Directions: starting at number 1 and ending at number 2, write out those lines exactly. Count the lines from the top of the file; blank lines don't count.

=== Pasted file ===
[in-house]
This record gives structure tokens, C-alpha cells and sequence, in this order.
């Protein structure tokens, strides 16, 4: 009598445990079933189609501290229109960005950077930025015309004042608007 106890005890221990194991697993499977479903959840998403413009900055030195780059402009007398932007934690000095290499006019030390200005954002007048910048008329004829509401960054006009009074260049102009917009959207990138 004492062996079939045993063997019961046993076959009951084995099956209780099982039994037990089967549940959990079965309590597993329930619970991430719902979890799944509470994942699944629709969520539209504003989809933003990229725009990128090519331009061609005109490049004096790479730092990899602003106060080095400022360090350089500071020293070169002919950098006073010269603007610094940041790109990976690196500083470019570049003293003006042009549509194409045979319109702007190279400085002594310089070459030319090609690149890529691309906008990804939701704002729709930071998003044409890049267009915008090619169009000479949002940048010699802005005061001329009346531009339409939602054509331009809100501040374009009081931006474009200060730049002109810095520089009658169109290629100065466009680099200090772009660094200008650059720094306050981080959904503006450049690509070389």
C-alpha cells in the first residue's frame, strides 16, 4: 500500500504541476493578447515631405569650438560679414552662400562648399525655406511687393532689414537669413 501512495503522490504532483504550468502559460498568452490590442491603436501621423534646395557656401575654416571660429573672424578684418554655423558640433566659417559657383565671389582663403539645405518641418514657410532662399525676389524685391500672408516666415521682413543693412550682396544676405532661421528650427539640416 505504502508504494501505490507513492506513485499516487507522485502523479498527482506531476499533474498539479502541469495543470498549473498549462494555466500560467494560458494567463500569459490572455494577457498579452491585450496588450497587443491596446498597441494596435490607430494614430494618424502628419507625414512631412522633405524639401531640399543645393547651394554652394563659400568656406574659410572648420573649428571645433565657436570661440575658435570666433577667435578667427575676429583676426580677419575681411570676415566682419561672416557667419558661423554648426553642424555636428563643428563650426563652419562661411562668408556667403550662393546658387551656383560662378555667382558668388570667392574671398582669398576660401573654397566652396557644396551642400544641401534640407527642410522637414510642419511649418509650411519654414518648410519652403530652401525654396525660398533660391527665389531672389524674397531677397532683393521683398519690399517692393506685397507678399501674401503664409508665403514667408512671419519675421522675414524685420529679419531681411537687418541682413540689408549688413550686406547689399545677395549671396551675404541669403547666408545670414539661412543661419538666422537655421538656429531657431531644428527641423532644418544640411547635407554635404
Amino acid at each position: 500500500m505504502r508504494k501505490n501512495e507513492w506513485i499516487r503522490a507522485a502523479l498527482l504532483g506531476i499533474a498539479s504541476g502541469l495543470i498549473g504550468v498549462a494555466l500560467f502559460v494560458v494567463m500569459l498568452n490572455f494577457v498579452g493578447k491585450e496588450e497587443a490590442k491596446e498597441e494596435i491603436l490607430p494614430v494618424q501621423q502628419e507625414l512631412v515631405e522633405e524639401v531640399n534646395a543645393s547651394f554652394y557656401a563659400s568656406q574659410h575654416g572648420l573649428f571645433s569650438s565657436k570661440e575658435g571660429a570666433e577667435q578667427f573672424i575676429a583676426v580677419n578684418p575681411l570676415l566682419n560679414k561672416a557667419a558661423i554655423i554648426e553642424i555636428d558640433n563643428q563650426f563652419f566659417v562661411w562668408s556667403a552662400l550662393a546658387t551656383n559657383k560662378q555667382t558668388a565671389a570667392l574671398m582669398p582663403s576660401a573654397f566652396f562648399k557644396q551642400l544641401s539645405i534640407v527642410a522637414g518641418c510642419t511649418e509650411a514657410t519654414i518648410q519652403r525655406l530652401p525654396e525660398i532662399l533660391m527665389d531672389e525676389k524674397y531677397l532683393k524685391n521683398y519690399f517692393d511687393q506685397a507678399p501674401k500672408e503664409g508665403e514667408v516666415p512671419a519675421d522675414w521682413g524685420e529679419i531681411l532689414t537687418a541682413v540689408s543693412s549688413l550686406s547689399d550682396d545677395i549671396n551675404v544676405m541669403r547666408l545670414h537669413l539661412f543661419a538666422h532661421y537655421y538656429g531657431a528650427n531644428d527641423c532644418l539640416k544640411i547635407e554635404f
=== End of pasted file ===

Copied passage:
[in-house]
This record gives structure tokens, C-alpha cells and sequence, in this order.